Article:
I write this on the Sunday afternoon before the biggest football match faced by any British national team since the 1966 World Cup final fifty-five years ago. You know the one I mean, – when England beat West Germany 4-2.
I cannot tell what the result has been by the time you read this column but I can imagine many Scots will be either crying into their cornflakes, having drawn the curtains, turned off all forms of incoming communications – be it the wireless, TV or Smartphone – to avoid any mention of England winning the 2020 Euros – or, alternatively, be pouring themselves a glass of Prosecco and munching on a piece of cold pizza from the night before while contemplating how to wind-up any English people they know or, just as importantly to them, as many they don’t know and will never meet.
Yes, we are here again, the moment when the most dominant emotion of our Scottish psyche might be schadenfreude – the taking of pleasure from the misfortune of others. It is a thoroughly unattractive trait and we should be honest with ourselves and admit we too easily embrace it – especially in regard to England and anything English.
From the outside looking in, Scots taking the position of “Anyone But England” (ABE) is embarrassing, it displays a childish ignorance and petulance; a mean-spirited closed mind that is well balanced only because the bearer has a chip on both shoulders.
It is tempting to believe levels of Scottish hatred towards England and the English is worse than ever due to Tartan Army chanting in Leicester Square, what has been appearing on social media and the abominable front page of a pro-independence newspaper that presented the Italian team manager in Braveheart rig-out and pleaded with him to save us from an English victory.
Some Scots might have chosen to support Italy because it was their “second team” after Scotland – due to an association with the country through a relative, or friends, or ancestry – while others might admire their style of play. Fair enough. But if they have simply chosen Italy after having supported first Germany and then Denmark against England during the knock-out stages that Scotland failed to reach then that is surely the beginnings of bigotry.
Predictably, the volume of the pre-match hype has been turned up to eleven (just as it would be whichever home nation might have reached the final) while the Prime minister has been photographed outside Downing Street standing on a giant English flag almost the size of the street. (I’ll let you into a secret, Boris would have done the same for the Scottish or Welsh teams if they were the finalists – it’s about votes.)
Some Scots like to blame the English commentators for a certain arrogance or bias but that surely is just a veil for denying one’s prejudices. Most commentators see it as their job to whip up the emotions and undoubtedly get carried away when it comes to national football match after a season of work when they are not allowed to show any preference for domestic teams playing each other. As a Hibs supporter I’m used to commentators wanting to talk only about Celtic or Rangers (even if they are not playing), just as the English variety might want to talk about 1966, or Gordon Banks’ save from Pele in 1970 or Paul Gascoigne’s goal against Scotland in 1996. It is all chaff of no consequence and has nothing to do with the hopes, dreams and fears of the players pulling on their national strip and having the privilege of playing for their country – no matter where in the world that is.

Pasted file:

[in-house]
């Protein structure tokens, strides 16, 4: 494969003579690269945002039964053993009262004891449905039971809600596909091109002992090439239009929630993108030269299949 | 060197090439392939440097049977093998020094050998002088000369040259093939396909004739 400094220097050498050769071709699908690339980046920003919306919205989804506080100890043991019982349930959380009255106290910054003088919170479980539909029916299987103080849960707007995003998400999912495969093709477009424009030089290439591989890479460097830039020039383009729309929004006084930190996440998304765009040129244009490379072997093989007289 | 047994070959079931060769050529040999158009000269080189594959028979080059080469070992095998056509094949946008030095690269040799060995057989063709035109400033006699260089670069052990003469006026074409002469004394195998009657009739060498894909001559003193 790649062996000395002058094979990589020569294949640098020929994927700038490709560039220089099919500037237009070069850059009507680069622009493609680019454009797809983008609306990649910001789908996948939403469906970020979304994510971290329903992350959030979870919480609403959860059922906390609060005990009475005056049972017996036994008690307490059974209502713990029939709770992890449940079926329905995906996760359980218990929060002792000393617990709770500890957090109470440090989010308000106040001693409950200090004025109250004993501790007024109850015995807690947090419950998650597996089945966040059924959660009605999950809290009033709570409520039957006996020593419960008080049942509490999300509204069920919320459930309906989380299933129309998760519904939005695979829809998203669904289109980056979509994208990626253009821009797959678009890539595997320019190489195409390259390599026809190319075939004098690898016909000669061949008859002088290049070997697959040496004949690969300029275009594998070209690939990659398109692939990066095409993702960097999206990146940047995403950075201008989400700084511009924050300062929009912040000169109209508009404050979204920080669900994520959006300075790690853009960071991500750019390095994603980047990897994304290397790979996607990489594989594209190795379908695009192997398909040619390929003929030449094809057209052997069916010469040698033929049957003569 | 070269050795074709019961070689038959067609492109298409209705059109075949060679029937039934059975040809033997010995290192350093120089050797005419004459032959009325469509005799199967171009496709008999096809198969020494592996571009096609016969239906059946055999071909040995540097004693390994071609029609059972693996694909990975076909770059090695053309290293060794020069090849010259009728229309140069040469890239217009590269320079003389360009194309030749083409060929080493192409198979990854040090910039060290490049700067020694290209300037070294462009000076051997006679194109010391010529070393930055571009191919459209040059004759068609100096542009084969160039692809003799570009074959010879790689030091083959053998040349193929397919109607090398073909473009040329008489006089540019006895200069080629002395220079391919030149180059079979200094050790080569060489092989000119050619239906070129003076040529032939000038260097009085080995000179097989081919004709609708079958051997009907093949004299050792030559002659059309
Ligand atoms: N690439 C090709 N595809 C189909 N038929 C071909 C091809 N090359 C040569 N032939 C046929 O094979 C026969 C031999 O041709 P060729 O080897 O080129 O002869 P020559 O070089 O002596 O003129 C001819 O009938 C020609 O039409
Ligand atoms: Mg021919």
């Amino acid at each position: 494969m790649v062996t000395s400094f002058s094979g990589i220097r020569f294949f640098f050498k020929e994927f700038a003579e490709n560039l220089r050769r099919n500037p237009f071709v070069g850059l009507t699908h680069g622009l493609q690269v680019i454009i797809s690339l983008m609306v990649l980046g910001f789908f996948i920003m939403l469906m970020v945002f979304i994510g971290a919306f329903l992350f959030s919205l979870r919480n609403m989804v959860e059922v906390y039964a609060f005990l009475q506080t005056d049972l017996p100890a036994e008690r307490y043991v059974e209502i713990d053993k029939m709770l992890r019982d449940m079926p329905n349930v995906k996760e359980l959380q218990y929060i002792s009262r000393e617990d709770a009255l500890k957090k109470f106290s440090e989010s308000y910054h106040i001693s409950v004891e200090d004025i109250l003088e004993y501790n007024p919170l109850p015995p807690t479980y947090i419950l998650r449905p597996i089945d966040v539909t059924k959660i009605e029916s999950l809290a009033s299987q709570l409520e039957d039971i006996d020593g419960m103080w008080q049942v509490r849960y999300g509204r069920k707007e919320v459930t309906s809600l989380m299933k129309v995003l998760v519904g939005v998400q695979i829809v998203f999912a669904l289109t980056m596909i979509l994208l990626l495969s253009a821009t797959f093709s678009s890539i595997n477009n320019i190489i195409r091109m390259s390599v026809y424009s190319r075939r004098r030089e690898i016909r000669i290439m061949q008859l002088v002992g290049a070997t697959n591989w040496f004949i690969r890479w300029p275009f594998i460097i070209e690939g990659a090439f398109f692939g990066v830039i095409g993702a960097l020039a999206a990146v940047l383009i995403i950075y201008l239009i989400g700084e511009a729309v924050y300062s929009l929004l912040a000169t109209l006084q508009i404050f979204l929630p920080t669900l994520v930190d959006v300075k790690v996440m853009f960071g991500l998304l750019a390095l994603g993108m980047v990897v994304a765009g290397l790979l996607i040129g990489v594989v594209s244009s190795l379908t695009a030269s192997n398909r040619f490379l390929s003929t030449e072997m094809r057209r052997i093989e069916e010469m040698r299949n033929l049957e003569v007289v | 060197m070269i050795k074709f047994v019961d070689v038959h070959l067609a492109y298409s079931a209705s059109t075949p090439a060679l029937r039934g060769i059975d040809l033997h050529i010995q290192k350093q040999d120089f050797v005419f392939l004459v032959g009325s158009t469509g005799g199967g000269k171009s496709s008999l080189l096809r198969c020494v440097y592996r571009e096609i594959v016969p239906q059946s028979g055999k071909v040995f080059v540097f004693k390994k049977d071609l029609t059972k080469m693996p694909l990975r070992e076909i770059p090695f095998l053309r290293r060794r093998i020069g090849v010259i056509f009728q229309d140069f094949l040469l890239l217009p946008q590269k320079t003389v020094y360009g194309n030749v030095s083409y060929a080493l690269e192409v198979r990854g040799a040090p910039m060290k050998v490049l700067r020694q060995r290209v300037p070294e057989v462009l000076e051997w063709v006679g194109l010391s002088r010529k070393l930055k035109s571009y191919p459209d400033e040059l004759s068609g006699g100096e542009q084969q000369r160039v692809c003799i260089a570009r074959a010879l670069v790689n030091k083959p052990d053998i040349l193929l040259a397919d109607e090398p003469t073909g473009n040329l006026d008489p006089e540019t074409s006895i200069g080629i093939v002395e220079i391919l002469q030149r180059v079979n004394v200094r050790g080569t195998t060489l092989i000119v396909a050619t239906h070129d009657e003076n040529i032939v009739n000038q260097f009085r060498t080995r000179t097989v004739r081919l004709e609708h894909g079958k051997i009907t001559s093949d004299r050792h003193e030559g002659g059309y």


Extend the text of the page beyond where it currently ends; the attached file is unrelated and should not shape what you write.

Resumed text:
I’ve watched many a Scotland V England game or followed England’s trials and tribulations in the tournaments they have qualified for and what used to be friendly competitive banter has grown topsy over the last few decades to define us as sour and mean-spirited. During the last World Cup I lived in France and when the French reached the final the locals were moved to tears that us British ex-pats cheered them on.
In current circumstances through lockdowns meaning limited social interactions we are left with social media to observe and judge how people are behaving and unsurprisingly I’ve found accentuated attitudes. People putting Italian tricolours on their Twitter profiles (having replaced the German and then Danish flags) and openly making some blood and soil comments about England-supporting Scots being deported after independence. Thankfully that has in turn disgusted some Scots (including some pro-independence voters) who have responded by “coming-out” as England supporters and defending their choice.
The perception I take is that there is actually a fightback against ABE that’s more visible this time. Scots are, more than I have seen before, professing support for England, because they are our neighbours, our friends or on this occasion, the underdogs. (I know England enjoyed home advantage but it has been fifty-five years, remember, and in that time Italy has won two World Cups and the Euros once.)
If we unionists and nationalists alike want to be civic and joyous then cheer on our own team, be it local or national, and applaud good play by opponents – and sing our national anthem – but don’t boo the opposition’s.
Schadenfreude is ugly. It demeans us. It’s time to drop it and move on.
Brian Monteith is editor of ThinkScotland.org and served in the Scottish and European Parliaments for the Conservative and Brexit Parties respectively.